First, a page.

COA 2010 Minutes: April
2, 2010 (Nos. 336-363)
- Above link to minutes is full text of minutes with link to full text of each decision.
- 28 decisions
- Published Decisions: 4
- Orders dismissing appeal and/or remanding: 1
- Motion to publish: 0
- Orders denying petition for rehearing: 0
- Orders denying motion for discretionary review: 0
- Orders denying petition for writ of prohibition: 0
- Order granting petition for writ of prohibition: 0
- Orders denying motion for belated appeal: 0
PUBLISHED DECISIONS – Synopsis with link to full text:
336 – OPEN RECORDS
CARTER V. SMITH
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BEFORE: NICKELL AND VANMETER, JUDGES; LAMBERT,1 SENIOR JUDGE.
NICKELL, JUDGE: This opinion consolidates one appeal and two cross-appeals stemming from a complaint filed by Jamie Smith, a parent and concerned citizen, against the Bourbon County Board of Education on December 3, 2002, and amended on February 4, 2003. The thrust of the amended complaint was that the Board went into executive session on December 19, 2002, to discuss “pending litigation and personnel,” and upon emerging from the closed session, took a vote and announced it had accepted the resignation of Arnold W. Carter as school superintendent, effective December 30, 2002, and had awarded him a twelve-
month personal services contract (PSC) to commence on January 1, 2003. Smith alleged negotiation of the PSC during executive session violated Kentucky’s Open Meetings Act (OMA).2 The trial court agreed finding Carter was an independent contractor under the PSC, not an employee, and as such the consulting contract was not a personnel matter that could be legally discussed in executive session. As a result, Carter appeals from the order of the Bourbon Circuit Court entered on May 31, 2007, voiding his consulting contract due to the OMA violation as well as from an order entered on August 10, 2007, denying his motion to alter, amend or vacate the previously entered order. Smith and the Board have cross-appealed from the same two orders in an attempt to recoup the $20,536.92 paid to Carter under the consulting contract. We affirm.
Jerrel Doster appeals pro se from an order of the Franklin Circuit Court, entered December 18, 2008, sua sponte dismissing his petition for a writ of mandamus. For the following reasons, we vacate the trial court’s order and remand to that court for further proceedings.
Tina Rhodes was arrested and charged with driving under the influence. On October 27, 2008, the Fayette District Court ruled that Rhodes’ conduct on the night of her arrest amounted to a refusal to submit to an intoxilyzer examination. Subsequently, the Fayette Circuit Court reversed the District Court’s ruling and held that Rhodes’ conduct did not amount to a refusal to submit to the exam. After careful review, we agree with the Fayette Circuit Court and affirm.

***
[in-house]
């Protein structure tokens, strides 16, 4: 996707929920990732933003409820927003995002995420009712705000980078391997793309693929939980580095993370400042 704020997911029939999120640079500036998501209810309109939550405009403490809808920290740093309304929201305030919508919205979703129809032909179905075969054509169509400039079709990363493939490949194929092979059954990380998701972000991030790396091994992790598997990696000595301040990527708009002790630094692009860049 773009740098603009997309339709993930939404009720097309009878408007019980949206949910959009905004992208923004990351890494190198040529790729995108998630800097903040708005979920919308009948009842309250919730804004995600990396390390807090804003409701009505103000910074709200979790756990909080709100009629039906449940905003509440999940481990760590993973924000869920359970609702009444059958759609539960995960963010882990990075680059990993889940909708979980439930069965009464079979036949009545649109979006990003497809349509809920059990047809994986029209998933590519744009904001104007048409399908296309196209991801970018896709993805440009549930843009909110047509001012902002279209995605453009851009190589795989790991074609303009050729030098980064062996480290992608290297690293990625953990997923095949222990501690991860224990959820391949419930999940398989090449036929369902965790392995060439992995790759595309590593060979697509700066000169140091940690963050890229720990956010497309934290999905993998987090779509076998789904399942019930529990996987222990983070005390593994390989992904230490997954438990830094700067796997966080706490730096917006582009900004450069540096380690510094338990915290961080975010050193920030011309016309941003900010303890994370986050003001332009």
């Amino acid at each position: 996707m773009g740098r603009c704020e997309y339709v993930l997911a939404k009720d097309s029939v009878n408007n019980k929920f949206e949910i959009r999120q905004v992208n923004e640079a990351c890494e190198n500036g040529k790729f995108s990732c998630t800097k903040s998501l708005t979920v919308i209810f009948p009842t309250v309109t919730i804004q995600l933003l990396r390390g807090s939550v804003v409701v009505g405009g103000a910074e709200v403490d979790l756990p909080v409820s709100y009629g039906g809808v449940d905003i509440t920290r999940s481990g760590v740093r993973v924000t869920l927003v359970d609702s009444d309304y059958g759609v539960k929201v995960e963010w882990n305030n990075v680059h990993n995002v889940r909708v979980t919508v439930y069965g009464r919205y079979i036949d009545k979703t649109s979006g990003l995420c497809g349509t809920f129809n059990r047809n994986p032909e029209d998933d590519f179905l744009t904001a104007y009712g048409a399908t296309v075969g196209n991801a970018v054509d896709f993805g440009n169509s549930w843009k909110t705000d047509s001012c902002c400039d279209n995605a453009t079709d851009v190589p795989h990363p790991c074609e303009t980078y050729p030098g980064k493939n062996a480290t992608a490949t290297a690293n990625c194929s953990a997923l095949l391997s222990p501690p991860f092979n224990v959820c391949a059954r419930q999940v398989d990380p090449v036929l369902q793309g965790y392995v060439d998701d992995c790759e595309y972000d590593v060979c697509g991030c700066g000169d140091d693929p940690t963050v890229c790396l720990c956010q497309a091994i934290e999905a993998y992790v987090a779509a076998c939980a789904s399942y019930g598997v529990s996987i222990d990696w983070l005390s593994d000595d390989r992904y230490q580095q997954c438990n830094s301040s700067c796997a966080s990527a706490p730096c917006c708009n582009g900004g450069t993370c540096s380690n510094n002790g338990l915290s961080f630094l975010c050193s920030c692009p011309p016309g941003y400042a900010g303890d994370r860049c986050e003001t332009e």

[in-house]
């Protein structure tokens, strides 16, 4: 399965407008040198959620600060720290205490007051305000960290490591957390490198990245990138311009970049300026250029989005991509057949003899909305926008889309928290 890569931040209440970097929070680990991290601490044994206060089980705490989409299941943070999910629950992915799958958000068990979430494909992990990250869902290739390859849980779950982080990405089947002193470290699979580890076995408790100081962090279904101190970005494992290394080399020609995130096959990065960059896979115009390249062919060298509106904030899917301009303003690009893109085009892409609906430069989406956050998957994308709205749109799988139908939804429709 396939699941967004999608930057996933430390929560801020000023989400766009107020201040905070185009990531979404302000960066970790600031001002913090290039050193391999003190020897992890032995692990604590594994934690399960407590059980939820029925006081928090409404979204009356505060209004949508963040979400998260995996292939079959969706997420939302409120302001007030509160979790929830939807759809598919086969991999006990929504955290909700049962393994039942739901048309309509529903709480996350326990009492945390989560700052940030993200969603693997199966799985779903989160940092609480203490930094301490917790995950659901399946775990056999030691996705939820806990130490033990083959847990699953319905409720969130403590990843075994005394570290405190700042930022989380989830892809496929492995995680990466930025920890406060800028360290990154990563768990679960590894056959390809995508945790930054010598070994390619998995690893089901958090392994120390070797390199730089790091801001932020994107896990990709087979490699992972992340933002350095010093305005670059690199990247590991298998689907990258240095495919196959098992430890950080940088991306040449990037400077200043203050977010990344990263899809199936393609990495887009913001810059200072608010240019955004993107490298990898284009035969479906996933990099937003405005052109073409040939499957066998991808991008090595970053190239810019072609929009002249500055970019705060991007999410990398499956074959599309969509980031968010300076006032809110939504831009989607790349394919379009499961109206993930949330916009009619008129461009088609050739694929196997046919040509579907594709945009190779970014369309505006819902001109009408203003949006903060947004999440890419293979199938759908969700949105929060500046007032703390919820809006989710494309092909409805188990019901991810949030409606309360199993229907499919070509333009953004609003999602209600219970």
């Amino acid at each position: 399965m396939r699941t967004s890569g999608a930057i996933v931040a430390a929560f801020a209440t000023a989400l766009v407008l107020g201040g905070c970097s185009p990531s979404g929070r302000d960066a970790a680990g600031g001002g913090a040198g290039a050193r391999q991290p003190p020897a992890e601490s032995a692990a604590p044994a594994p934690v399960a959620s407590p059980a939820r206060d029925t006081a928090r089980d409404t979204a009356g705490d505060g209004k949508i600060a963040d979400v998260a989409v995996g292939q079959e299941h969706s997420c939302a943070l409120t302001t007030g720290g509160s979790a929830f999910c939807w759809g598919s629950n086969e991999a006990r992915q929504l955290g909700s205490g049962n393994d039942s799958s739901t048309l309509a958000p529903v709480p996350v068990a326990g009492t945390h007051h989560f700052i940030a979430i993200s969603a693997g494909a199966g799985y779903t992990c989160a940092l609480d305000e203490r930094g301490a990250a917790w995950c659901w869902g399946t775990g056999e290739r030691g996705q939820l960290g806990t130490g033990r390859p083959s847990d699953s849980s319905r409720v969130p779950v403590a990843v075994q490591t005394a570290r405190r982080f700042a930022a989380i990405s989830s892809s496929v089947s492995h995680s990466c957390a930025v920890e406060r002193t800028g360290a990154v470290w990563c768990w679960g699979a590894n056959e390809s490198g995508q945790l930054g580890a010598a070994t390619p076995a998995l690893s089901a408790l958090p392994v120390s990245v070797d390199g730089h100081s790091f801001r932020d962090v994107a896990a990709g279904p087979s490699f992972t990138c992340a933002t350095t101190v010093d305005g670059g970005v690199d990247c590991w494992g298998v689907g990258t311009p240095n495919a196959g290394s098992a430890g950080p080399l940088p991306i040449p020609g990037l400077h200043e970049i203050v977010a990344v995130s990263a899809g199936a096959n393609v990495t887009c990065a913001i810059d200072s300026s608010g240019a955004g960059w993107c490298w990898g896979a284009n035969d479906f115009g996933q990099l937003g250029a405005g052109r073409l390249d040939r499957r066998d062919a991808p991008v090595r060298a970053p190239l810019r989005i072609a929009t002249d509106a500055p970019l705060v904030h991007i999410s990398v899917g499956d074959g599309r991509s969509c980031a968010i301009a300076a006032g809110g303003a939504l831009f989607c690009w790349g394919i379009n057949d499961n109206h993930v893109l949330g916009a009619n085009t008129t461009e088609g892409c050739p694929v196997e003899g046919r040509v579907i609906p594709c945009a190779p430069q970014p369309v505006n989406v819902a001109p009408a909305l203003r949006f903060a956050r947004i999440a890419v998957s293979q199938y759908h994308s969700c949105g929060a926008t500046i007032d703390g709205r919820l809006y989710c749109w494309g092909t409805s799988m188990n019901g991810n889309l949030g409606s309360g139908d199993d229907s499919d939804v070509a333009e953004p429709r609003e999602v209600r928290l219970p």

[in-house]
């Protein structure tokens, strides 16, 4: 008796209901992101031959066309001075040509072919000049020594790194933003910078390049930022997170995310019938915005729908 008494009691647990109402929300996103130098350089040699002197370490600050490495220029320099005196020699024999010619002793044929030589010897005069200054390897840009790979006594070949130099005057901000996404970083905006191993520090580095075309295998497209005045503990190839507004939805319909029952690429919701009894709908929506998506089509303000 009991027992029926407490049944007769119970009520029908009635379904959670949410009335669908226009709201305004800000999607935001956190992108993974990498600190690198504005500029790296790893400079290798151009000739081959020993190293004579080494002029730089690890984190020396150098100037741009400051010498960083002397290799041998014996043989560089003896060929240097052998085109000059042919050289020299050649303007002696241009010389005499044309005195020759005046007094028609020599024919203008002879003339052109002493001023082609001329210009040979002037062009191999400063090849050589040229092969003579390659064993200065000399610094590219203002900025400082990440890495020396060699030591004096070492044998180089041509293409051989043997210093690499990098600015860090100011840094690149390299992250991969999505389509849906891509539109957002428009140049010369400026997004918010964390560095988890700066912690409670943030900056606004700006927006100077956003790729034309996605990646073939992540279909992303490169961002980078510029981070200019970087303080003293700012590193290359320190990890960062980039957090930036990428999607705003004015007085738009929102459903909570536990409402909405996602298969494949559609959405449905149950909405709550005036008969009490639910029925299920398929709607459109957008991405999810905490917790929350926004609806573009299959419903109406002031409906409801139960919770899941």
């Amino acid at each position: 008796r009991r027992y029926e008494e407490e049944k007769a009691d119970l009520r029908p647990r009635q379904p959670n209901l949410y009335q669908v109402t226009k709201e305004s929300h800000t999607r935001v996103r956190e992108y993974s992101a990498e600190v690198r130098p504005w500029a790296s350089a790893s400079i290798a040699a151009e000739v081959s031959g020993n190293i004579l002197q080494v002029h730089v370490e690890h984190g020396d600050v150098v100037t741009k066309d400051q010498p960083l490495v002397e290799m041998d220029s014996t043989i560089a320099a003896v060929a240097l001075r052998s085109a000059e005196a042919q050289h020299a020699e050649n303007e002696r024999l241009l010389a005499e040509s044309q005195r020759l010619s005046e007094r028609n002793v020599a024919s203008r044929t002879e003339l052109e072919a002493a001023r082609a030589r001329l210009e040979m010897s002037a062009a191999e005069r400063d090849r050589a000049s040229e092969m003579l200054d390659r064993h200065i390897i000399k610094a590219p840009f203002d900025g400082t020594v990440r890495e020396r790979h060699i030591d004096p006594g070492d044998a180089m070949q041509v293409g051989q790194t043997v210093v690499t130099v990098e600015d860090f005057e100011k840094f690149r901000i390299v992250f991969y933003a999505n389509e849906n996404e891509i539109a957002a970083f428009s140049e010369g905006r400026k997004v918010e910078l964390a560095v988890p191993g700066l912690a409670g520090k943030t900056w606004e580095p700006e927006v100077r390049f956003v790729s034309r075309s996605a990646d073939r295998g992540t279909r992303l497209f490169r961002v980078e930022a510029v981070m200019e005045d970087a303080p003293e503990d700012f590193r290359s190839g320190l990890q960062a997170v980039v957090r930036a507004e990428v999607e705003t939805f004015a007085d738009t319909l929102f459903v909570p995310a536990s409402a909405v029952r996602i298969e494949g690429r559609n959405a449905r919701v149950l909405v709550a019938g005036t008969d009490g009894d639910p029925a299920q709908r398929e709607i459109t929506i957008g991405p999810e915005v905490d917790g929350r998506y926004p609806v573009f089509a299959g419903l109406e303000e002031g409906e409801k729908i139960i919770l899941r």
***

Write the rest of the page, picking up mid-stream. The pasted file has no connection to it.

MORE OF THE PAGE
James Lattanzio appeals the sanctions entered by the Mercer Circuit Court on February 27, 2009. The trial court ordered that Lattanzio could not continue with his lawsuit against the Joyces unless he hired an attorney. Lattanzio was further ordered to pay $350.00 in attorney fees for violating Kentucky Rules of Civil Procedure (CR) 11. For the reasons set forth
herein, we affirm in part and reverse in part.
1 Senior Judge Edwin White sitting as Special Judge by assignment of the Chief Justice pursuant to Section 110(5)(b) of the Kentucky Constitution and Kentucky Revised Statutes (KRS) 21.580.
TORT REPORT: Decisions dealing with torts, insurance, procedure (civil):
Leamon Oliver appealed the Jefferson Circuit Court’s judgment construing the applicability of the Employee Retirement Income Security Act of 1974 (hereinafter ERISA) to a disability insurance policy through Sun Life Financial Distributors, Inc. (hereinafter Sun Life); the applicable standard of review; and whether he is entitled to long-term disability benefits from Sun Life. This Court issued an opinion addressing the applicability of ERISA, and this case is now before us on remand from the Kentucky Supreme Court with directions to address the proper standard of review for Oliver’s claim for benefits and to determine whether, under this standard of review, Oliver was entitled to benefits. For the reasons set forth herein, we now hold that the applicable standard of review is whether Sun Life’s denial of benefits was arbitrary and capricious. Because Sun Life’s determination was supported by a reasonable explanation, it was not arbitrary and capricious and Oliver was therefore not entitled to benefits.
Bradley Elmore appeals from an Order of the Boone Circuit Court granting Summary Judgment in favor of State Farm Insurance Company in Elmore’s action to recover underinsured motor vehicle benefits. Elmore was the passenger in a vehicle owned by his employer and operated by a fellow employee when he was injured in an automobile accident. He contends that the trial court erred in failing to conclude that he was entitled to benefits arising under his employer’s Underinsured Motorist coverage (“UIM”). For the reasons stated below, we affirm the Summary Judgment on appeal.
360 – see published decisions
JOYCE (THOMAS), ET AL.
AFFIRMING IN PART AND REVERSING IN PART
LAMBERT (PRESIDING JUDGE)
STUMBO (CONCURS) AND WHITE (CONCURS)